sfPropelRowLevelAccessBehaviorPlugin - 1.1.0

Row Level Access Plugin

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sfPropelRowLevelAccessBehavior plugin

The sfPropelRowLevelAccessBehavior is a symfony plugin that adds authorization on a per row basis; also known als Row Level Access or Record Level Access.

This plugin provides you the means to enable Row Level Access in your application by maintaining just a configuration file. The rest is done automatically.


  • Install the plugin

    $ symfony plugin:install sfPropelRowLevelAccessBehavior
  • Check your Propel settings

    Make sure propel.builder.addBehaviors setting in config/propel.ini is 
    set to true.
  • Clear your cache

    $ symfony cc
  • Create a new YML file in your /config folder named rla.yml

Setting up Row Level Access

With this plugin you can create an association between a field in a model and a method in your user class. The general idea behind this is that that which the user may view is limited by his properties.

For example: The currently signed on user may only see the Contacts of the Customer he represents. To be able to make this relation you would need a method getCustomerId in the myUser class and 3 lines in the configuration file rla.yml, which look like this

       $ Contact:
       $   field: ContactPeer::CUSTOMER_ID
       $   user_method: getCustomerId

What this code does is create a relation between the CUSTOMER_ID field of the Contact model and that which is returned from myUser->getCustomerId(). Thus, if getCustomerId returns 1, only the records where CUSTOMER_ID is equal to 1 are returned in the Contact model.

Joining tables

Sometimes the data on which you want to place a relation does not reside in same table. To solve this the plugin support adding joins to the relation definition.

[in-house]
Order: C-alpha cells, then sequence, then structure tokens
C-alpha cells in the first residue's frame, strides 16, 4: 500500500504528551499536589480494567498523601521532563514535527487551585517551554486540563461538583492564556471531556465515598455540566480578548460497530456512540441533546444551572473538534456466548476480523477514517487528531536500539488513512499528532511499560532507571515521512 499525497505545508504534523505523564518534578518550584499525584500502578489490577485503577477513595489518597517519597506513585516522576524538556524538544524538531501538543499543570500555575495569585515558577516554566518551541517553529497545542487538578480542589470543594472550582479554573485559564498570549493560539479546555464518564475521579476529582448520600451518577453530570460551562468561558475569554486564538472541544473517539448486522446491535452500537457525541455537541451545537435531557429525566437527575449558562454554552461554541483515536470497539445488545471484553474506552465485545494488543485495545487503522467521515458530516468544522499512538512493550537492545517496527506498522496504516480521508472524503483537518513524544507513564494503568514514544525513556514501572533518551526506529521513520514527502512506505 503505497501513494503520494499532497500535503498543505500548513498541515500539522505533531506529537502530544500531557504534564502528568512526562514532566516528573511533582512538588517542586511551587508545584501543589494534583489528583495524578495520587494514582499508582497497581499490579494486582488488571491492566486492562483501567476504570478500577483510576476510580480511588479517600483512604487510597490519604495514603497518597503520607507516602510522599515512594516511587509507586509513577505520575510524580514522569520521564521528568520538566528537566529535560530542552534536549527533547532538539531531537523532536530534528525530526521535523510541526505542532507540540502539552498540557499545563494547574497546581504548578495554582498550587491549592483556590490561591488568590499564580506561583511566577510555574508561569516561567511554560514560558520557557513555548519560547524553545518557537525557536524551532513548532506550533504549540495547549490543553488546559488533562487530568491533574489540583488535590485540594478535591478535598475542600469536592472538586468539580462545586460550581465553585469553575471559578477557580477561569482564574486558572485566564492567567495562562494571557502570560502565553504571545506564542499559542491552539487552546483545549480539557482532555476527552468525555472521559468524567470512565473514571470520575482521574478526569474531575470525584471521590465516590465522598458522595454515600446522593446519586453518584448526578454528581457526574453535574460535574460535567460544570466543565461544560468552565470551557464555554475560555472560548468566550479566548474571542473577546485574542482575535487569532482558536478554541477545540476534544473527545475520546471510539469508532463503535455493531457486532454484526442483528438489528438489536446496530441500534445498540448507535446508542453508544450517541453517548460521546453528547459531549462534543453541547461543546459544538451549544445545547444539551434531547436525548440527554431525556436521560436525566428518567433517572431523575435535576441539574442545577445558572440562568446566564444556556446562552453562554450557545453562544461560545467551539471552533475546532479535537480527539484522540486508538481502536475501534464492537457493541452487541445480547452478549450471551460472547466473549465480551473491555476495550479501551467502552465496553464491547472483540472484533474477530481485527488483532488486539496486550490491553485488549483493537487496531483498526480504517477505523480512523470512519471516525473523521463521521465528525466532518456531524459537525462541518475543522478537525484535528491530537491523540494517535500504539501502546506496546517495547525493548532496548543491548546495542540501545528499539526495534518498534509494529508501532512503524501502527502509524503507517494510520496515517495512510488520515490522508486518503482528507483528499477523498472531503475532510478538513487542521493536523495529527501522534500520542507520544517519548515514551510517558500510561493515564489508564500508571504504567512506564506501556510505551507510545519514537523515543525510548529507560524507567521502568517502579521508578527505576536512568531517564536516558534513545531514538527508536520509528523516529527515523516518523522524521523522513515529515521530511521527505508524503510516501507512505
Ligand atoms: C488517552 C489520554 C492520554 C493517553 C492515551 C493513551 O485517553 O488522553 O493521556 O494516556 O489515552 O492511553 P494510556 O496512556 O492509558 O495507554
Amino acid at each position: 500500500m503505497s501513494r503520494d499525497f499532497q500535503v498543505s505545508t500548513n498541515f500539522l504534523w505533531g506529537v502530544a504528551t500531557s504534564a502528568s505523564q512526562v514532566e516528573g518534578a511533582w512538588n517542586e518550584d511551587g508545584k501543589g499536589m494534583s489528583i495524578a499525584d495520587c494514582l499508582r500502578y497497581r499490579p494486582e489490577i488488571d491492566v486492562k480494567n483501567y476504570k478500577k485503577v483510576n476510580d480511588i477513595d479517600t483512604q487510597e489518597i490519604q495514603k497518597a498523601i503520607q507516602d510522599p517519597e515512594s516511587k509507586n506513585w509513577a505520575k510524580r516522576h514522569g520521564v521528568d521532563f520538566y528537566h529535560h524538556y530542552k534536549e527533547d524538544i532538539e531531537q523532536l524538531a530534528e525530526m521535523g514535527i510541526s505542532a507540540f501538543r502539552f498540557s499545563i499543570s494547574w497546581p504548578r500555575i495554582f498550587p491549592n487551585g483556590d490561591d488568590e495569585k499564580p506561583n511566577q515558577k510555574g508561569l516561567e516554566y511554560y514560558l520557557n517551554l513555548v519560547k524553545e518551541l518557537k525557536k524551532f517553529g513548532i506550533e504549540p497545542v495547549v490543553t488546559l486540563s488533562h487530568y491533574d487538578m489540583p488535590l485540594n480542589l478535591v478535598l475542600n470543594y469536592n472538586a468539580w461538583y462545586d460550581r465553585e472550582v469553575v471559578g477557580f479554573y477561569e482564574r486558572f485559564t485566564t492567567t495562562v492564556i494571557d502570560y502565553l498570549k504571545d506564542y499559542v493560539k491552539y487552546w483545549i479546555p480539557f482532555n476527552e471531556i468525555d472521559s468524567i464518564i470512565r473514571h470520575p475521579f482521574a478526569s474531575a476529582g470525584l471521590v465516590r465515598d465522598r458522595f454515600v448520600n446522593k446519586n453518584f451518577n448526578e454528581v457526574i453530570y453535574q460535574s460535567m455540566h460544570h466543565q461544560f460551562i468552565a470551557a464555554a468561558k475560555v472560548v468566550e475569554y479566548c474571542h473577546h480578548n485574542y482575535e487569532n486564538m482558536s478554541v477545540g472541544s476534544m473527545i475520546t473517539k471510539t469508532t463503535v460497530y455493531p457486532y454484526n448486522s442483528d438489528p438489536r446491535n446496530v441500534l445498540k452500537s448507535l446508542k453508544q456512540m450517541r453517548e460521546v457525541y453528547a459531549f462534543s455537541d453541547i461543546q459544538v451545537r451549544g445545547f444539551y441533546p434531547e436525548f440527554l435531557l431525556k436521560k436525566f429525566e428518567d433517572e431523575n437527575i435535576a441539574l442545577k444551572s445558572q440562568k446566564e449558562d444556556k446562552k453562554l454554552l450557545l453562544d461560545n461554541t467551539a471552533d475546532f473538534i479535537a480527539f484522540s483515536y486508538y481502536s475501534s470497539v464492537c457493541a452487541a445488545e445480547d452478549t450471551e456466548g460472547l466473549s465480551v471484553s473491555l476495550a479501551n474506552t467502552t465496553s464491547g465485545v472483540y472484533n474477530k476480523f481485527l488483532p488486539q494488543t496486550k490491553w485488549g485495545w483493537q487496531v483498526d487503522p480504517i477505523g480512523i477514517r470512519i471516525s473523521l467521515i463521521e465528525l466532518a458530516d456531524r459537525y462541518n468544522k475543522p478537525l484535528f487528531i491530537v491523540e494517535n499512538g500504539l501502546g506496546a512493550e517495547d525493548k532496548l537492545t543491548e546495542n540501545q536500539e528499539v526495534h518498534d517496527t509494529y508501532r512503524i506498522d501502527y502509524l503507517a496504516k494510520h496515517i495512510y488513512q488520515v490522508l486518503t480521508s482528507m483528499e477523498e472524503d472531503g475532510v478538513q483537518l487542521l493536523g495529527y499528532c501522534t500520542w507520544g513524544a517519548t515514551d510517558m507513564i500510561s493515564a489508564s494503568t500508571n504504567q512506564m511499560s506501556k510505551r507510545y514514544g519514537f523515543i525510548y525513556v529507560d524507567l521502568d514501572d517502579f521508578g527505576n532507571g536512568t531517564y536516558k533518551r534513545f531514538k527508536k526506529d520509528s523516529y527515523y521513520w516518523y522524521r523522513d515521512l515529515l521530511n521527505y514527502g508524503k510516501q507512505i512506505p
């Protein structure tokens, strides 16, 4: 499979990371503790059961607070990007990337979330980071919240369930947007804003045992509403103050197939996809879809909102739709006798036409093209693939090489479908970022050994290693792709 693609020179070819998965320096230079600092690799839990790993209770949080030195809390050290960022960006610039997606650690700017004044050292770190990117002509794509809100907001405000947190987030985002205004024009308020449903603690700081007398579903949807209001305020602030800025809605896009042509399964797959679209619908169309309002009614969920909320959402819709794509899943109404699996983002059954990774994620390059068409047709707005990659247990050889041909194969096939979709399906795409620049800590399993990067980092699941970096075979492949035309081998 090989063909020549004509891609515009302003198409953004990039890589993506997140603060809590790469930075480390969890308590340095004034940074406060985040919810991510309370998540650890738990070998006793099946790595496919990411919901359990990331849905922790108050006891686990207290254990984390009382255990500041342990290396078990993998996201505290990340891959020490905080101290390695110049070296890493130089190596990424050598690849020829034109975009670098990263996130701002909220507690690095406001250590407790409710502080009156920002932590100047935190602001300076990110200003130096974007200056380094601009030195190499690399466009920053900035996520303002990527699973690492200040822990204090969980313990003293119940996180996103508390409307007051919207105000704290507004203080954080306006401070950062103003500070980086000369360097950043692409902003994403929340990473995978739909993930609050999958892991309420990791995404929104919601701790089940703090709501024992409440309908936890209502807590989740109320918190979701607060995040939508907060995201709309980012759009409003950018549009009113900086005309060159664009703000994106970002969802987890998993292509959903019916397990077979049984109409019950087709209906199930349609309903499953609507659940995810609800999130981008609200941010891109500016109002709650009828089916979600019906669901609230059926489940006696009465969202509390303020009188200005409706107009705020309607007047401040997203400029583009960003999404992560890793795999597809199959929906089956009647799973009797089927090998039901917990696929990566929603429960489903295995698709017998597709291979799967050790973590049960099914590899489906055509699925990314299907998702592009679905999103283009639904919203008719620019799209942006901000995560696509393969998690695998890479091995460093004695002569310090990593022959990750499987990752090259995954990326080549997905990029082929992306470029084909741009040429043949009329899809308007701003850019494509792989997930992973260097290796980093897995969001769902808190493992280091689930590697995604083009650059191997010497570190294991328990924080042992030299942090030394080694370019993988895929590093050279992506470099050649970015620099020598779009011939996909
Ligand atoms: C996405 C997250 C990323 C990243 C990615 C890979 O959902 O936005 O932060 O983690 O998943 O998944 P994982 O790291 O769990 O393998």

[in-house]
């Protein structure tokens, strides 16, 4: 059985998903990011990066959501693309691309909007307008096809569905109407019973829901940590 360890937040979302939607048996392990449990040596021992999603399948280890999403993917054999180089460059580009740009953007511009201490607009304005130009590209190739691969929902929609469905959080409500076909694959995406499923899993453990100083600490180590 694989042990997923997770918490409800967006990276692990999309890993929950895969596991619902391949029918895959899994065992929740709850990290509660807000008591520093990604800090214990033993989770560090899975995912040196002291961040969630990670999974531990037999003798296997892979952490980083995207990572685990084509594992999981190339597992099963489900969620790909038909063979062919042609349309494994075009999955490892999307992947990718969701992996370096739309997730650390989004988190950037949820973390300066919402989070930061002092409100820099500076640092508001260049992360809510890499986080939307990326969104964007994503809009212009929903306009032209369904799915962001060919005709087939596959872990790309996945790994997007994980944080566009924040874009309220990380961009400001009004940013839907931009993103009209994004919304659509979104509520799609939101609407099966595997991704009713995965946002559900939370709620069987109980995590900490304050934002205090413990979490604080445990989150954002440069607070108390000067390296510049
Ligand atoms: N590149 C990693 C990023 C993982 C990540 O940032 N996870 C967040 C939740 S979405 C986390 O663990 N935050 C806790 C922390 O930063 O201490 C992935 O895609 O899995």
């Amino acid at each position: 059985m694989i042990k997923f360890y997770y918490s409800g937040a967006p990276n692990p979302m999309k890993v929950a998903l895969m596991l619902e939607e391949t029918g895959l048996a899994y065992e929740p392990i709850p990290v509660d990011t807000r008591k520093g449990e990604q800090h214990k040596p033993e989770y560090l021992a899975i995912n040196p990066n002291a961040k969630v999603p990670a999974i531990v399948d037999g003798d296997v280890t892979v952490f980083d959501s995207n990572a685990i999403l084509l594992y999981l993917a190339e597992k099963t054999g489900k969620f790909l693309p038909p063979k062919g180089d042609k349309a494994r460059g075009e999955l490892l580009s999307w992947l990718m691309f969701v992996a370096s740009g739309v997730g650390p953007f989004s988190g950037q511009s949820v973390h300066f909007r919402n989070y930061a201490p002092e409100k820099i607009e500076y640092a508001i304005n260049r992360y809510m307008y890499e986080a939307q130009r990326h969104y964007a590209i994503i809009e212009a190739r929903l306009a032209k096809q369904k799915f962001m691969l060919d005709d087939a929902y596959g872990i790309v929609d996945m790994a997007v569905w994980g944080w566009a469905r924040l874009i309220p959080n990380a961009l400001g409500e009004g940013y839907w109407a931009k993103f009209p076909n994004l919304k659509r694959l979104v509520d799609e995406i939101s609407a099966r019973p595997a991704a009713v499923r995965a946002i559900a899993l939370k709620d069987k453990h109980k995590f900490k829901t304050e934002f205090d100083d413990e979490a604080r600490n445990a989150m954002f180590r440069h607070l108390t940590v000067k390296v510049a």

For example: The currently signed on user may only see the Orders for a certain Customer but Orders are not directly related to Customer but to Contact. To model this you would add the next lines to your rla.yml,

       $ Order:
       $   field: ContactPeer::CUSTOMER_ID
       $   user_method: getCustomerId
       $   joins:
       $     Contact: [OrderPeer::CONTACT_ID, ContactPeer::ID]

The joins index can contain an array of join statements. The key is not mandatory but it is advised to give it the name of the model which you are joining for readability. The first parameter of the join is the field from which you want to join and the second parameter is the field to which you want to join. By doing this the Contact model becomes available to use in the field index.

Associating multiple values

Situations occur where you want to use multiple values to check against. For example when the user is allowed to see the information of multiple customers.

This can be solved by returning an array from the User's method, thus if the getCustomerId returns array(1,2) instead of 1 the user will be associated with both customers.


If all the power offered by the default behaviour is not enough then you can always write your own Row Level Access Rule!

The actual handling of the restriction logic is done by supporting classes which are extended from sfRlaRule. It is advised to place you own classes in your project's /lib folder.

You can create your own rule by extending from this class and adding getters and setters for all parameters which can be defined in the rla.yml file. You should at least have a setter for every parameter, they will automatically be called when your rule should apply.

The name of the setter is equal to set<CamelCase name of param>. Thus if you have a parameter user_method, the name of the setter becomes setUserMethod.

In addition to these getters and setters you class must override the generate method and manipulate the Criteria object to get the wanted results. NOTE: Do not forget to return the Criteria object!

You can instruct the plugin to use your Rule instead of the default in 2 ways,

  • Set a new default type by adding the option app_row_level_access_default_type in your app.yml and give it the name of your class as value.

  • Set the type parameter in the rla.yml to the name of your class.

       $ Contact:
       $   type: myRowLevelAccessRule
       $   myParam: 42

You can take a look at the sfRlaRuleFieldEqualsUserMethod class, which is the default rule, to see an example of a working rule.